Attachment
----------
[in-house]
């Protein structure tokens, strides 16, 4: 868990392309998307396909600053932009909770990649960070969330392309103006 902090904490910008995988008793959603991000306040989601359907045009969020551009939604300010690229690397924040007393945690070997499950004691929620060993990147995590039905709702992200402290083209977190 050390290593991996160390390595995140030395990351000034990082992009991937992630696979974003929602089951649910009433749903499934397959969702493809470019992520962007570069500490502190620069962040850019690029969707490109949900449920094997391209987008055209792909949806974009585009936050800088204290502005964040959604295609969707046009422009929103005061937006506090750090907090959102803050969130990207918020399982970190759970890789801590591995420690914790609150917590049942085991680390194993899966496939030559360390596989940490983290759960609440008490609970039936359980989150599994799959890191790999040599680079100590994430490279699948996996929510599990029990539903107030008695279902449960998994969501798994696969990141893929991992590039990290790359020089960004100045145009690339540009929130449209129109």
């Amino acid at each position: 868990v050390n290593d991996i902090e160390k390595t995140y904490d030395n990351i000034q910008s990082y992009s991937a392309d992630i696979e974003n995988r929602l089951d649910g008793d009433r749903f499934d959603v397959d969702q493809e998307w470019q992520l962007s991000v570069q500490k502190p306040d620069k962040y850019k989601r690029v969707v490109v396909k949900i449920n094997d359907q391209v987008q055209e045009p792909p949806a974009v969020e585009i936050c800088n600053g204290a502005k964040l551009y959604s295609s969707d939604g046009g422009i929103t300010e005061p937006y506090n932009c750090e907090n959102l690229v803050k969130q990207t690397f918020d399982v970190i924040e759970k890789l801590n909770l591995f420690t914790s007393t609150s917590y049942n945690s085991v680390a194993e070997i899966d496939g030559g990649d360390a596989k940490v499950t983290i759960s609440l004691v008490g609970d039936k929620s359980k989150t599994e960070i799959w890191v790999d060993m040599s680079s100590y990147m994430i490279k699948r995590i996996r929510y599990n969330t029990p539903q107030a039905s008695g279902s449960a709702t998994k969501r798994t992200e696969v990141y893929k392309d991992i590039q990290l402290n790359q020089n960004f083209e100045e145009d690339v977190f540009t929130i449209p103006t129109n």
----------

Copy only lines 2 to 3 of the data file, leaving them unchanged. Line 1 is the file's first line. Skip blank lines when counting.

């Protein structure tokens, strides 16, 4: 868990392309998307396909600053932009909770990649960070969330392309103006 902090904490910008995988008793959603991000306040989601359907045009969020551009939604300010690229690397924040007393945690070997499950004691929620060993990147995590039905709702992200402290083209977190 050390290593991996160390390595995140030395990351000034990082992009991937992630696979974003929602089951649910009433749903499934397959969702493809470019992520962007570069500490502190620069962040850019690029969707490109949900449920094997391209987008055209792909949806974009585009936050800088204290502005964040959604295609969707046009422009929103005061937006506090750090907090959102803050969130990207918020399982970190759970890789801590591995420690914790609150917590049942085991680390194993899966496939030559360390596989940490983290759960609440008490609970039936359980989150599994799959890191790999040599680079100590994430490279699948996996929510599990029990539903107030008695279902449960998994969501798994696969990141893929991992590039990290790359020089960004100045145009690339540009929130449209129109």
């Amino acid at each position: 868990v050390n290593d991996i902090e160390k390595t995140y904490d030395n990351i000034q910008s990082y992009s991937a392309d992630i696979e974003n995988r929602l089951d649910g008793d009433r749903f499934d959603v397959d969702q493809e998307w470019q992520l962007s991000v570069q500490k502190p306040d620069k962040y850019k989601r690029v969707v490109v396909k949900i449920n094997d359907q391209v987008q055209e045009p792909p949806a974009v969020e585009i936050c800088n600053g204290a502005k964040l551009y959604s295609s969707d939604g046009g422009i929103t300010e005061p937006y506090n932009c750090e907090n959102l690229v803050k969130q990207t690397f918020d399982v970190i924040e759970k890789l801590n909770l591995f420690t914790s007393t609150s917590y049942n945690s085991v680390a194993e070997i899966d496939g030559g990649d360390a596989k940490v499950t983290i759960s609440l004691v008490g609970d039936k929620s359980k989150t599994e960070i799959w890191v790999d060993m040599s680079s100590y990147m994430i490279k699948r995590i996996r929510y599990n969330t029990p539903q107030a039905s008695g279902s449960a709702t998994k969501r798994t992200e696969v990141y893929k392309d991992i590039q990290l402290n790359q020089n960004f083209e100045e145009d690339v977190f540009t929130i449209p103006t129109n």